Federal prison for woman who embezzled over $1 million
A former employee was sentenced Wednesday to more than four years in federal prison for her role in conspiring to embezzle more than $1 million from the now-closed First Hawaiian Homes Federal Credit Union on Molokai.
As part of her sentence imposed in U.S. District Court in Honolulu, Janell Purdy, 40, of Wailuku was ordered to pay $949,736 in restitution and serve three years of supervised release.
U.S. District Judge Derrick Watson said the results of the conspiracy were “catastrophic.” He said Purdy didn’t seem to understand the root cause of her conduct in continuing “to march along in her spendthrift ways,” even after she knew she was under investigation and would be responsible for hundreds of thousands of dollars in losses.
Watson agreed with the government that Purdy’s motivation to steal appeared to be “greed.”
Last month, co-defendant Allennie Naeole, 55, who is also known as Kalai Naeole, of Kaunakakai was sentenced to seven years in prison, three years of supervised release and $1.055 million in restitution after she pleaded guilty to conspiracy and aggravated identity theft.
Purdy had pleaded guilty to conspiracy.
Naeole was manager and Purdy was teller and customer service representative at the credit union when they agreed to embezzle the money from June 2008 to December 2015, according to court documents and information presented in court.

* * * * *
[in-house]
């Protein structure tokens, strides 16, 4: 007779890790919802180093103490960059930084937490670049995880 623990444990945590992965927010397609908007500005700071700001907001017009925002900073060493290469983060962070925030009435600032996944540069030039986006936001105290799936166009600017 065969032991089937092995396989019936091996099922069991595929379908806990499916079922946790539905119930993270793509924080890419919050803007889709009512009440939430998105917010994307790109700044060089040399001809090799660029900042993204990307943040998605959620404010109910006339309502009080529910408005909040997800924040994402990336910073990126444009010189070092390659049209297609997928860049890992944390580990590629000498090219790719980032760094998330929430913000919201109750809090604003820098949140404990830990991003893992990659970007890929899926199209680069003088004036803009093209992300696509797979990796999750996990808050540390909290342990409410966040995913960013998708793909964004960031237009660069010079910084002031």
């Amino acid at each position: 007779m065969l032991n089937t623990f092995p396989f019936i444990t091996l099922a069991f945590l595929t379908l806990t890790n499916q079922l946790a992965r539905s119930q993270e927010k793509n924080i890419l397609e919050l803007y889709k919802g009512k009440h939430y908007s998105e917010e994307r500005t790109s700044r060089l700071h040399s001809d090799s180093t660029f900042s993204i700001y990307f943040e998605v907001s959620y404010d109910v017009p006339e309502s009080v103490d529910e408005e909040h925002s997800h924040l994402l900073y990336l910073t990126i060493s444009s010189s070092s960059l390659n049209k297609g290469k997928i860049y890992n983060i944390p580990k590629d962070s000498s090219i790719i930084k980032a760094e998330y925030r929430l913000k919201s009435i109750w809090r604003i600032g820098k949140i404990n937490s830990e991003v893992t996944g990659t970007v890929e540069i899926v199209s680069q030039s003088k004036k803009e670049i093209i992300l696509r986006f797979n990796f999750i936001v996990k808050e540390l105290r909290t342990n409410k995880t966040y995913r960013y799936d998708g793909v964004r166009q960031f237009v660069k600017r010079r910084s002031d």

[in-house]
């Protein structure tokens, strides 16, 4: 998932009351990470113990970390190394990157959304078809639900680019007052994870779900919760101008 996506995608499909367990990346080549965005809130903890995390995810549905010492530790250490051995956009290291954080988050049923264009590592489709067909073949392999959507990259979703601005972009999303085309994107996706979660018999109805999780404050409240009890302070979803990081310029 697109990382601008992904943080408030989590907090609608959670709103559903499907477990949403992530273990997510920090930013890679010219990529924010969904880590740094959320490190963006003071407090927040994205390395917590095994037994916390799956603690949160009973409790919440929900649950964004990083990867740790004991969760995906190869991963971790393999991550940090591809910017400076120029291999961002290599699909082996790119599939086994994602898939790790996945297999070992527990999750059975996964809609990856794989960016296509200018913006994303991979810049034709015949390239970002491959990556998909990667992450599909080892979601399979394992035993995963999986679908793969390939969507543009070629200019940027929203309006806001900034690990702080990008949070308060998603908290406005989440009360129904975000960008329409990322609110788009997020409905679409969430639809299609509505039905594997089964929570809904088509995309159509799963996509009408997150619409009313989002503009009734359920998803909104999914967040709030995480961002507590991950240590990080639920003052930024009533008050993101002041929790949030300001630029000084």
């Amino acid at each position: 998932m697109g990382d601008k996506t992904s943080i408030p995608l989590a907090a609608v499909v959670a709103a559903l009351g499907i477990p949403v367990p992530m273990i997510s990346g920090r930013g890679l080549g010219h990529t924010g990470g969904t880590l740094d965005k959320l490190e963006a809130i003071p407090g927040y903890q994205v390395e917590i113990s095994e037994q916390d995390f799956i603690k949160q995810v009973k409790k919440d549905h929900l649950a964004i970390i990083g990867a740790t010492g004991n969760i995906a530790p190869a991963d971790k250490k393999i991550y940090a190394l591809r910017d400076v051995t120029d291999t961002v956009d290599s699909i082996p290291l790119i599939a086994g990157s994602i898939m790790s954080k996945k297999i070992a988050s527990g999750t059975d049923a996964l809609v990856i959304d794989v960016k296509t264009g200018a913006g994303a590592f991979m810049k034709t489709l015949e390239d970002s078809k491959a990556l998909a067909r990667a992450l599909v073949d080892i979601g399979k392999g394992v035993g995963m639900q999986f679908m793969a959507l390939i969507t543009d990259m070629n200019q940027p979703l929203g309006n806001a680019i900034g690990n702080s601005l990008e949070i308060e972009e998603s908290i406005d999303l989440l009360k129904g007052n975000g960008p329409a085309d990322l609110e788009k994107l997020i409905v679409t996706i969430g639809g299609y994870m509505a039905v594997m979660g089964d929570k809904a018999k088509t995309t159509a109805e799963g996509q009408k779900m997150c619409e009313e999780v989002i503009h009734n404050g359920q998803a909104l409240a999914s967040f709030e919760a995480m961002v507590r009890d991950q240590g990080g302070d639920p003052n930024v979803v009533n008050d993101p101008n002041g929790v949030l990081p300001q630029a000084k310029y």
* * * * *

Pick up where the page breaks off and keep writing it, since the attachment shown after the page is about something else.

The women were the only two permanent employees and were responsible for all daily banking activities, including maintaining credit union books and records.
Purdy and Naeole drew out more money than was in accounts in violation of bank policies and issued unauthorized checks from the credit union’s financial accounts, according to a news release from the office of the U.S. Attorney for the District of Hawaii. The women spent the money on personal expenses, including credit card payments, trips, car payments, mortgage payments, vacation property payments and bills.
They concealed the embezzlement by creating fictitious deposit and loan entries in the credit union’s books and records, according to the news release.
To further conceal their conduct, Naeole created a fake email account to communicate with the National Credit Union Administration. She also submitted a fictitious letter to an NCUA regulator, forging a Bank of Hawaii branch manager signature and listing credit union investment assets at the Molokai branch of Bank of Hawaii, even though she knew such assets did not exist, according to the news release.
In December 2015, the scheme was uncovered by a regulator from the NCUA.
As a result of the embezzlement, the credit union became insolvent and was shut down. At the time, it had served the community for more than 75 years and had approximately 1,400 members.
The loss and liquidation expenses related to conduct by Naeole and Purdy exceeded $2 million, according to the news release.
The case was investigated by the FBI and the Treasury Department — Office of Investigations and was prosecuted by Assistant U.S. Attorney Rebecca Perlmutter.
* Lila Fujimoto can be reached at email@example.com.